Charlotte Brontë was a masterful novelist, as we all know, but she was also a master of letter writing. Charlotte was simply incapable of writing dull or poorly executed sentences; in her hand, the mundane became the magnificent. Her letters could be witty, they could be enthralling, but they could often be mournful and moving too. On this day in 1850 Charlotte wrote perhaps her most moving letter of them all, and it’s phrases and emotions still resonate with so many. In today’s post we’re going to look at this letter, and at Charlotte Brontë walking on alone.
Charlotte Brontë, like Emily (especially) and Anne Brontë, was an introvert. When surprised by an unexpected visitor at Elizabeth Gaskell’s house she hid behind curtains, when forced into polite society during her visit to London in 1848 she was beset by doubts and by headaches. Charlotte was perfectly happy alone, but at times, as all introverts know, that loneliness can still be painful – especially when the loneliness is completed because of the absence of those people whose company they do enjoy.
Charlotte was perfectly happy when in the company of Anne and Emily (and of brother Branwell during their childhood and youth), but it was the sudden and tragic loss of these dear companions in 1848 and 1849 that left her truly alone. It was a terrible blow.
The traditions which the three sisters had enjoyed together were now carried out in solitary fashion by the sole surviving sibling. In 1853 loyal Brontë servant Martha Brown confided to parsonage visitor John Forster how Charlotte had continued the evening perambulations around the dining table that that sisters had used to discuss their tales, and how heartbreaking it was to witness it:
‘For as long as I can remember Miss Brontë [Charlotte], Miss Emily and Miss Anne used to put away their sewing after prayers and walk all three one after the other round the table in the parlour till near eleven o’ clock. Miss Emily walked as long as she could, and when she died Miss Anne and Miss Brontë took it up – and now my heart aches to hear Miss Brontë walking, walking, on alone.’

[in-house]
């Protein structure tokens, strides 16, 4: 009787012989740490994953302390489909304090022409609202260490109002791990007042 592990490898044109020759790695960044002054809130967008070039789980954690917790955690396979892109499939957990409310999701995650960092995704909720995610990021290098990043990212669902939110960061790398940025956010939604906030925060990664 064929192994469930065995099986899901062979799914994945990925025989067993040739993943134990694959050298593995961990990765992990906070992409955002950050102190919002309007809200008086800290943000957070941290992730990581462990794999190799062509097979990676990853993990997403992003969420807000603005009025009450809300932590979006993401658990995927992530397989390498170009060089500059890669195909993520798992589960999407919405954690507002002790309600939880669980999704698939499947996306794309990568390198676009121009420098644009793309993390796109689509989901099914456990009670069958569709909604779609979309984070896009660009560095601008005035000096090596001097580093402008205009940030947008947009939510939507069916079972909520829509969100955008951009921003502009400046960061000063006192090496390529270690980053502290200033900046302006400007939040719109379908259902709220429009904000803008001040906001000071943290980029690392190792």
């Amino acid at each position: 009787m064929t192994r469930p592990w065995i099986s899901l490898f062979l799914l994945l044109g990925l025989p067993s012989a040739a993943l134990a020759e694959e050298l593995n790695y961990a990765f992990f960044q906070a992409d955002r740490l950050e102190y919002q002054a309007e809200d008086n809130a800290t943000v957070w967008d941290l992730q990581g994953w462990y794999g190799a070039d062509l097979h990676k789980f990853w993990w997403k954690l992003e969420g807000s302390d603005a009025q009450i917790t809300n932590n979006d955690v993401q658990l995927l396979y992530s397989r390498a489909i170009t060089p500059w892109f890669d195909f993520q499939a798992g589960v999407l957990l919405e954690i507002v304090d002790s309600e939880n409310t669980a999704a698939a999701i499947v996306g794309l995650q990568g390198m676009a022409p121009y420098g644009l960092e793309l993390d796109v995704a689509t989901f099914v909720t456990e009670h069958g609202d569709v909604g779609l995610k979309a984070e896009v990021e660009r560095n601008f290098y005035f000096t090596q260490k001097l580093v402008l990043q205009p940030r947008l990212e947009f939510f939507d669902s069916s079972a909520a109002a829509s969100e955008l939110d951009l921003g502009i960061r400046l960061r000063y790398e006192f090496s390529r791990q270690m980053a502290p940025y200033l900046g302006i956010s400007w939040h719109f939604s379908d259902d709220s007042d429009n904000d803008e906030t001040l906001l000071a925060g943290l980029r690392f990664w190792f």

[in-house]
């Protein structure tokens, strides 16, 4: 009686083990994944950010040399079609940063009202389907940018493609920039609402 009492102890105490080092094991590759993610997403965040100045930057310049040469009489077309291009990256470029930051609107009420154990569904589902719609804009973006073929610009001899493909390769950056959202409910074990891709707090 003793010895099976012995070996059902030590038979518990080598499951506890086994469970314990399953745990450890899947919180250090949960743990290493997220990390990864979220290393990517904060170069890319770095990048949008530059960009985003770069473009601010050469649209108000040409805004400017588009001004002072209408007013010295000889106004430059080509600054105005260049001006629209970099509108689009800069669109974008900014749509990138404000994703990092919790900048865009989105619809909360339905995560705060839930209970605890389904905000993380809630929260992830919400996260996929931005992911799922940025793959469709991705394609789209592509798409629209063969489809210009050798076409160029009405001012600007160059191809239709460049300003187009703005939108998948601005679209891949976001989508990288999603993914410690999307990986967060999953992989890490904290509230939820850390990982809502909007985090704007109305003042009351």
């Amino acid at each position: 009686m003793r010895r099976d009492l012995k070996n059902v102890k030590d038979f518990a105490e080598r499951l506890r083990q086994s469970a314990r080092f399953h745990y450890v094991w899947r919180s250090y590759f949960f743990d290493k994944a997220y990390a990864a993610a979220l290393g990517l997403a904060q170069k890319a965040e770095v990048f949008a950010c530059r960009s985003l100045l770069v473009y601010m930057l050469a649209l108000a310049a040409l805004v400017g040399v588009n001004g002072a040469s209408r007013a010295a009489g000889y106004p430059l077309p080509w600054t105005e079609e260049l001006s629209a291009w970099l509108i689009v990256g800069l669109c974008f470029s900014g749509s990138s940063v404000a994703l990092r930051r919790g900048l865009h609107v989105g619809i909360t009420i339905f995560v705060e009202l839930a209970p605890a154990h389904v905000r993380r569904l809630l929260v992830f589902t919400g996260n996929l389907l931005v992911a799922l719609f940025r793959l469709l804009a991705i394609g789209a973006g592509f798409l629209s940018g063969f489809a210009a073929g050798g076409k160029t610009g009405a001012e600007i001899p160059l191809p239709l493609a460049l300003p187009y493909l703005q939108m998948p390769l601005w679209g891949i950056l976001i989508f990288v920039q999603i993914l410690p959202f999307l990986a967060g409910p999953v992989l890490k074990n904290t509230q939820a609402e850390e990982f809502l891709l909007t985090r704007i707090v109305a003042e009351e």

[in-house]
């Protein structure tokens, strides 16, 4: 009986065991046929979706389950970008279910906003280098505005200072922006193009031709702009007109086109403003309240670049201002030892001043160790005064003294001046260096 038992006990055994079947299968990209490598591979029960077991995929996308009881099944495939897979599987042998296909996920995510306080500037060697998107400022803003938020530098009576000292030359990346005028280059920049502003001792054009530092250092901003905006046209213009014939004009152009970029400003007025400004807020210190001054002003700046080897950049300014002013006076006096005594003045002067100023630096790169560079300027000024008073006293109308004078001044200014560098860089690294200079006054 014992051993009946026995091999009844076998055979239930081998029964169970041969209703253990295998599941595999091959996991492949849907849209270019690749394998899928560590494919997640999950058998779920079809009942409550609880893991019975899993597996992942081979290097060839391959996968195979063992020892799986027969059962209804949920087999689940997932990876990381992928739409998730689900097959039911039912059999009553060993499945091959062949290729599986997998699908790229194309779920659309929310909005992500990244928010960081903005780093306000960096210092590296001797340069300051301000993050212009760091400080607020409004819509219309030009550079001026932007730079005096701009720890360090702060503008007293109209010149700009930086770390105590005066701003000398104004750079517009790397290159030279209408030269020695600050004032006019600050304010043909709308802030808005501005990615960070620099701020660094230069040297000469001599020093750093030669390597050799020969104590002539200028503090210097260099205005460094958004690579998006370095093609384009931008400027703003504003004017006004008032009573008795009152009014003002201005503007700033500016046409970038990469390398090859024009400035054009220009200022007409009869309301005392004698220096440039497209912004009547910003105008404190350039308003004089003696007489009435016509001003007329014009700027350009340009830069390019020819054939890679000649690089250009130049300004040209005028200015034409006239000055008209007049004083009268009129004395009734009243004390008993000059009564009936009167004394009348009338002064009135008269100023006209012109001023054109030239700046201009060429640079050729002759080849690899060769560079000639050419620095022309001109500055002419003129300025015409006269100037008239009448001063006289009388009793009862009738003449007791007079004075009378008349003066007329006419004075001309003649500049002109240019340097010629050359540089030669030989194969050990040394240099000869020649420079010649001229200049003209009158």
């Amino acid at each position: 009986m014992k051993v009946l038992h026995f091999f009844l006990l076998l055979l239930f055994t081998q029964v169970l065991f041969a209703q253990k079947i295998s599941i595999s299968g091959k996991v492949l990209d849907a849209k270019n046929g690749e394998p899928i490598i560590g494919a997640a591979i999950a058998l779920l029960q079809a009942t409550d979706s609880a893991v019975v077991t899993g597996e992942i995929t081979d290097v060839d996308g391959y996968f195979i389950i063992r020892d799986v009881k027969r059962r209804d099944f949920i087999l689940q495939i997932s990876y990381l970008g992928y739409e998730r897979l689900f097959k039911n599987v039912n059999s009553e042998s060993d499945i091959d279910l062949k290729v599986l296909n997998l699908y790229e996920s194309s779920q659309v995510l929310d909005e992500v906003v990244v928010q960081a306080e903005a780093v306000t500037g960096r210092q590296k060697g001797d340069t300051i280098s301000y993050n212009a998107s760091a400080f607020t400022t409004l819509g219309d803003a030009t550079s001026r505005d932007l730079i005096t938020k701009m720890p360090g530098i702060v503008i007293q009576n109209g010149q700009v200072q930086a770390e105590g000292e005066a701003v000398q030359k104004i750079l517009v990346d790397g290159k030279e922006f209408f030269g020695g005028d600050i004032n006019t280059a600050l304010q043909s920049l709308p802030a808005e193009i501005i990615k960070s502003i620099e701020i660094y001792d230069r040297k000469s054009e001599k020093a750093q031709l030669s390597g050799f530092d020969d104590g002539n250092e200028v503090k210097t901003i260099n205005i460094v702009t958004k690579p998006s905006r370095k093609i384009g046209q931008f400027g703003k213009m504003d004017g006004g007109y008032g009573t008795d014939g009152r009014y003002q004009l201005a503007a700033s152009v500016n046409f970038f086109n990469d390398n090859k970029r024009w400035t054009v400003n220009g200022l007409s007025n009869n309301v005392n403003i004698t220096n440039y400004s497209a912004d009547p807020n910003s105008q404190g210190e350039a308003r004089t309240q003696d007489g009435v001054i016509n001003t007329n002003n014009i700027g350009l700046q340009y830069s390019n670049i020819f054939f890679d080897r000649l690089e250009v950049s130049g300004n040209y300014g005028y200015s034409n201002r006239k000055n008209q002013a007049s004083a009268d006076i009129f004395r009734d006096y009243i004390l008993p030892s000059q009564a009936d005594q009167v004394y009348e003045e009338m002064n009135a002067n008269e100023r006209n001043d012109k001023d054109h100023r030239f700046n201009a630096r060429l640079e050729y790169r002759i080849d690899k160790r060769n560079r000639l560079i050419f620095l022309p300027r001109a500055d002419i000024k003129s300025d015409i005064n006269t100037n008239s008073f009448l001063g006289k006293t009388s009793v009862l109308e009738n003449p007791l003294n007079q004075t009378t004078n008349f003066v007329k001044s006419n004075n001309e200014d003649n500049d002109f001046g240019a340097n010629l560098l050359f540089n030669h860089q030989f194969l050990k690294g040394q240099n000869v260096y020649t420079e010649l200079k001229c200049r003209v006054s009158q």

Charlotte could not give up walking, and she could not give up thinking about the siblings she had loved and lost. It was a thing of wonder to her that only she was left, a thing of horrible wonder, as she revealed in a letter to W. S. Williams of 4th June 1849, just a week after Anne’s passing:
‘They [Emily and Anne] are both gone, and so is poor Branwell – and Papa has now me only – the weakest, puniest, least promising of his six children. Consumption has taken the whole five.’
Grief is dealt with in different ways by different people, but once it has arrived it never really leaves does it? These feelings so raw in the letter above only gained in intensity in the years that lay ahead for Charlotte, as we see clearly in this letter written, again to W. S. Williams, 172 years ago today:
Charlotte still walks around the table, but she finds it hard to walk across the moors; she can write poetry, but she can no longer read her sister’s poetry for if she does she longs too eagerly to join them.
A mournful day but a powerful insight into the daily struggle Charlotte lived with in the six years after the death of Anne Brontë. There’s a mournful week ahead too, as we have reached the anniversary of Anne’s final struggle. In two days time, May 24th, we reach the date at which Anne Brontë set off with Charlotte Brontë to Scarborough – it would be the last time she would ever see Haworth. Painful memories of that approaching week must surely have been in Charlotte’s mind when she wrote her letter almost a year later.
Happier Brontë anniversaries are approaching, and whatever tests they faced, we still have their ultimate triumphs to revel in: their books. I will see you next Sunday for another new Brontë blog post in which we remember the anniversary of Anne Brontë.